Off-duty nurse rushes to aid derailment survivors

An off-duty nurse found herself side-by-side with first responders on Monday, helping those injured after the train derailed. Then she discovered she had a personal connection to the tragedy.

An off-duty nurse found herself side-by-side with first responders on Monday, helping those injured after an Amtrak train derailed between Tacoma and Olympia.

For Brandy Wagenblast, it's been a week filled with grief and gratitude.

On her Facebook page, the messages are all about the same thing, Monday's train derailment.

Wagenblast had just finished a 12-hour shift at the hospital and was on her way home, traveling northbound on Interstate 5, when she saw what was happening in the southbound lanes.

"That's not something you really ever see unless it is in a movie," Wagenblast recounted. "It was horrific."

She pulled over and offered to help. She said a fire battalion chief told her to start triaging the injured.

"The people just kept coming and coming," she said.

For the next two hours, Wagenblast used her training and put all of her focus on the passengers.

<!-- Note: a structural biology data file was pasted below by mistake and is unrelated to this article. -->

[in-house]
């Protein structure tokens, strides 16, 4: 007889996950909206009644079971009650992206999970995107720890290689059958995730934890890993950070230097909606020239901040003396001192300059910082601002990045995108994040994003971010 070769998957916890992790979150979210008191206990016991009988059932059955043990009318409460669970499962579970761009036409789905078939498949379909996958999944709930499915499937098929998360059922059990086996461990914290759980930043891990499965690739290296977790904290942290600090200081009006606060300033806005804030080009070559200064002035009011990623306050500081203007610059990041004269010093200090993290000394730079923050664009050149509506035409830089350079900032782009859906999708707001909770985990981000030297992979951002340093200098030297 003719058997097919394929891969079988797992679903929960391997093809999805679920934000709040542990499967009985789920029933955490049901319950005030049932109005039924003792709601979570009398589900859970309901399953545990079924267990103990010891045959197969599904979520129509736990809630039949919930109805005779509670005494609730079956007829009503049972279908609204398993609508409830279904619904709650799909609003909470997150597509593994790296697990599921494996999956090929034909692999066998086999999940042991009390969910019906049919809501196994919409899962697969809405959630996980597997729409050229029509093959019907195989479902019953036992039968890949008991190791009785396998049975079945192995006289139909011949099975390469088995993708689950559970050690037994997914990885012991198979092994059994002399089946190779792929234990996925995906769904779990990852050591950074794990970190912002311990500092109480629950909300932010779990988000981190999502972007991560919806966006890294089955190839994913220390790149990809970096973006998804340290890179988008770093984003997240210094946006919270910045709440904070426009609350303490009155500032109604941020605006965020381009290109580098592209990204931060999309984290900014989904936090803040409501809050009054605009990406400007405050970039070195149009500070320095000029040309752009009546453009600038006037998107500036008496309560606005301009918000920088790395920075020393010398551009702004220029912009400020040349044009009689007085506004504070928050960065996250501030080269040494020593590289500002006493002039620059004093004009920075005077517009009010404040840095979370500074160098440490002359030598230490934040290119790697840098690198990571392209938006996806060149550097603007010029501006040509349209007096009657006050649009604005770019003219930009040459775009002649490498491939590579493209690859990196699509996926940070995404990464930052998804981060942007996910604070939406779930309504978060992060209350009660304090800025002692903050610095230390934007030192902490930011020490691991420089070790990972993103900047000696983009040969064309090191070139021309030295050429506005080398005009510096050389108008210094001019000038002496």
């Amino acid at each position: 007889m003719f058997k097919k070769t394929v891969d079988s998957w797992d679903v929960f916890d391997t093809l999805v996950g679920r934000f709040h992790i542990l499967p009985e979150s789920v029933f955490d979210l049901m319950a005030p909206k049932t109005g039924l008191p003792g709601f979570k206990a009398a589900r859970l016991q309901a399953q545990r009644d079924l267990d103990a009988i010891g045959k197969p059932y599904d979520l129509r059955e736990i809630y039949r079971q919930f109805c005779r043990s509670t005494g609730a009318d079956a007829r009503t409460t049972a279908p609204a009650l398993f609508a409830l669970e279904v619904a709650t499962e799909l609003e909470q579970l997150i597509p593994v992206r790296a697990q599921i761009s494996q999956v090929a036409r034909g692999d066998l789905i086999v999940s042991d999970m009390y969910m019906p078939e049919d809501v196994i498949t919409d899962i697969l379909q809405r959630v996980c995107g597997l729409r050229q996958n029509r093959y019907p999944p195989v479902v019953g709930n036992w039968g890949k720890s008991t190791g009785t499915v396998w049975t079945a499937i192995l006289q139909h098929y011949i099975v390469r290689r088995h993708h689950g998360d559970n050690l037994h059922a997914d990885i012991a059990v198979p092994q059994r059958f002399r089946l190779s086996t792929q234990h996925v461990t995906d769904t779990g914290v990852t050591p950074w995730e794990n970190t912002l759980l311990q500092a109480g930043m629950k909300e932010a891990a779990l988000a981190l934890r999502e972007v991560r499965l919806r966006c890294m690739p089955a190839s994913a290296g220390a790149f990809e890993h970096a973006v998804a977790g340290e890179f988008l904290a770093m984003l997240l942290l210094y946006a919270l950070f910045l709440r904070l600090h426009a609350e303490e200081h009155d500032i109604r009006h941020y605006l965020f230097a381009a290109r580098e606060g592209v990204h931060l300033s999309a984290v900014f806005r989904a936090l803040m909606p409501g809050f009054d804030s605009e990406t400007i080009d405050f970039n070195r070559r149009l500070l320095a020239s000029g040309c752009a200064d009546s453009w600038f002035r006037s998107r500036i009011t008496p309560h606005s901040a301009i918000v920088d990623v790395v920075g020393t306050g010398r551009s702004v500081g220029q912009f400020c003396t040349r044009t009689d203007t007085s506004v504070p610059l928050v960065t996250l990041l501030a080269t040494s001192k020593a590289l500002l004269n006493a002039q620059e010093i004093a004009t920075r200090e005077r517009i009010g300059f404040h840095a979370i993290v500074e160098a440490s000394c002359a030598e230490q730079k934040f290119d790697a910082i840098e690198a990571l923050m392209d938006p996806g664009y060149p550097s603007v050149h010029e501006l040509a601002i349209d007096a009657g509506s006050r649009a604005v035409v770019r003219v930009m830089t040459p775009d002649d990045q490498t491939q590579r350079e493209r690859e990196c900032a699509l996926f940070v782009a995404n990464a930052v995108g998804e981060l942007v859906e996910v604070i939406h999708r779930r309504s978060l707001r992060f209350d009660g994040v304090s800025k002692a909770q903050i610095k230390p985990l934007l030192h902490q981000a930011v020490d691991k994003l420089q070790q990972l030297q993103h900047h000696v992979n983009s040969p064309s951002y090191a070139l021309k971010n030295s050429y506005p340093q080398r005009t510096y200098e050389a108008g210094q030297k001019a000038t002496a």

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It wasn't until later, when she arrived home, that she heard from a friend who was desperately searching for her husband.

"She asked me if I had seen him. His name was Zack, and I had to tell her, 'no, I didn't see him,'" she said.

Zack Willhoite, a train enthusiast, was supposed to be onboard the train.

"We now know the answer to what happened to him," Wagenblast said.

Her friend's husband was one of three passengers who was killed in the derailment. 

For Wagenblast, the grief is devastating, but the way people came together is why she is so grateful.

"So many men and women were selfless, just trying to get those people off of the train," she said.

She knows those who rushed in saved lives.

© 2018 KING-TV


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